Nationwide Strike Clogs Brazil's Big Cities, Grinding Daily Activity To A Halt
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Halfway into a 24-hour worker strike, Brazil's biggest cities have partially shut down — with many major thoroughfares clogged and businesses shuttered for the day. The nationwide strike mounted by unions aims to unravel a set of measures supported by President Michel Temer, legislation that would loosen labor laws and roll back pension regulations.
NPR's Philip Reeves reports, "As darkness fell, clashes broke out between protestors and riot police in Rio de Janeiro and also Sao Paulo, where a crowd tried to march on Temer's residence."
"It is going to be the biggest strike in the history of Brazil," Paulo Pereira da Silva, the president of trade union group Forca Sindical, told Reuters at the outset of the work stoppage.
And while it's unclear whether that claim has come true, Philip tells us that the strikers' efforts did have an obvious effect in Brazil's streets:
"Public transport's badly disrupted, especially in Brazil's largest city São Paulo. Many schools, banks and businesses are closed around the country. And in Rio de Janeiro, there have been skirmishes between protesters, who are blocking roads, and the riot police trying to clear them."
Roadblocks of burning tires and other improvised barricades have shut down popular routes not simply in Sao Paulo and Rio, but in Belo Horizonte and the capital Brasilia, too. There are so few people on the streets of Sao Paulo, the BBC's Daniel Gallas reports the empty urban areas have taken on the atmosphere of a holiday.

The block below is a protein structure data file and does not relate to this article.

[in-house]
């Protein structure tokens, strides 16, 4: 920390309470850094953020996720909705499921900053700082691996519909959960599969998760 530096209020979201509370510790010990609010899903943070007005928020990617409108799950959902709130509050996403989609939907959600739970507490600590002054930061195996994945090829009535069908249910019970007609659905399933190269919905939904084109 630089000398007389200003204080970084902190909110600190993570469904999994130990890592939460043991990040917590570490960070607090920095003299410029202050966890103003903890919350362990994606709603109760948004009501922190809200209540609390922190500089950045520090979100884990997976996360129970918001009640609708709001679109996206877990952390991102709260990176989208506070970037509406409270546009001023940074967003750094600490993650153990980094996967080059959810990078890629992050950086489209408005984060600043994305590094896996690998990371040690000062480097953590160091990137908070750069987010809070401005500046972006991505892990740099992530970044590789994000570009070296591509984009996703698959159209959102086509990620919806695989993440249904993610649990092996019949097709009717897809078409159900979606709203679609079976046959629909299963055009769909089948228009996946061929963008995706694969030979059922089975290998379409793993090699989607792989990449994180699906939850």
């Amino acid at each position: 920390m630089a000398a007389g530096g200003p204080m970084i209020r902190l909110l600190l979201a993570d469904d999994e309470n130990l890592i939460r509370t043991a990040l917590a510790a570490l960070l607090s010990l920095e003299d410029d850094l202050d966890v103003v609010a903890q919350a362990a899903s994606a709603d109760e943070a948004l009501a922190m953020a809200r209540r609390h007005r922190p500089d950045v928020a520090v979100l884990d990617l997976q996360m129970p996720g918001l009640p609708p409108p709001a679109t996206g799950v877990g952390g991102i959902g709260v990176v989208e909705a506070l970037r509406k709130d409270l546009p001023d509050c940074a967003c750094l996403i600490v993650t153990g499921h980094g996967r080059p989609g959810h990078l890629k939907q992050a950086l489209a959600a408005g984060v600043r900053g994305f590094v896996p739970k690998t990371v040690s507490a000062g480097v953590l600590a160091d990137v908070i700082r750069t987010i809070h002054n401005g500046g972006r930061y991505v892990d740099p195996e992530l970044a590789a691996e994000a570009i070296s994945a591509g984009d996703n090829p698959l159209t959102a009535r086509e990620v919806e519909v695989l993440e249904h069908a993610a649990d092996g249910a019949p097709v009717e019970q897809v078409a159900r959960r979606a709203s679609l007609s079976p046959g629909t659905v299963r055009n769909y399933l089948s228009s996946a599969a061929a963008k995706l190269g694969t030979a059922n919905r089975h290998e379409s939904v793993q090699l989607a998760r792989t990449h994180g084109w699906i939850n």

But it is not a celebration that inspired the strike. Rather, unions are protesting legislation now working its way through Congress, one bill that would weaken labor laws and the other that would overhaul the pension system, bumping back the eligibility age to 65 for men and 62 for women.
Temer — who came to power after his predecessor, Dilma Rousseff, was impeached on corruption charges — remains deeply unpopular in Brazil, but he still enjoys significant support from lawmakers. Both measures have had little difficulty progressing in the Legislature.
The president argues these changes are necessary to save an economy that has been flailing recently, suffering what the BBC calls the country's worst recession in more than a century.
The New York Times breaks down some of the issues at hand:
"Indeed, some problems are glaring. The pension system allows many Brazilians to retire in their 50s, causing deficits to balloon and depleting resources for basic services like education and health care. And some economists contend that byzantine labor laws stymie competitiveness and prevent companies from hiring more workers."
Yet Brazil's unions are less than inclined to trust Temer, who is facing massive bribery allegations of his own.
"Temer hates working people," Marco Basaglia, a bank employee in São Paulo, told the Times. "This is the worst government Brazil has ever had."
Still, Temer remains undeterred by the unrest that unraveled many of the major cities' services Friday, asserting that Brazil's plight is a product of the administration that came before him.
"The inheritance of that was 13 million unemployed," Temer's spokesperson Marcio de Freitas said, according to Al Jazeera. "The government is carrying out reforms to change this situation, to create jobs and economic growth."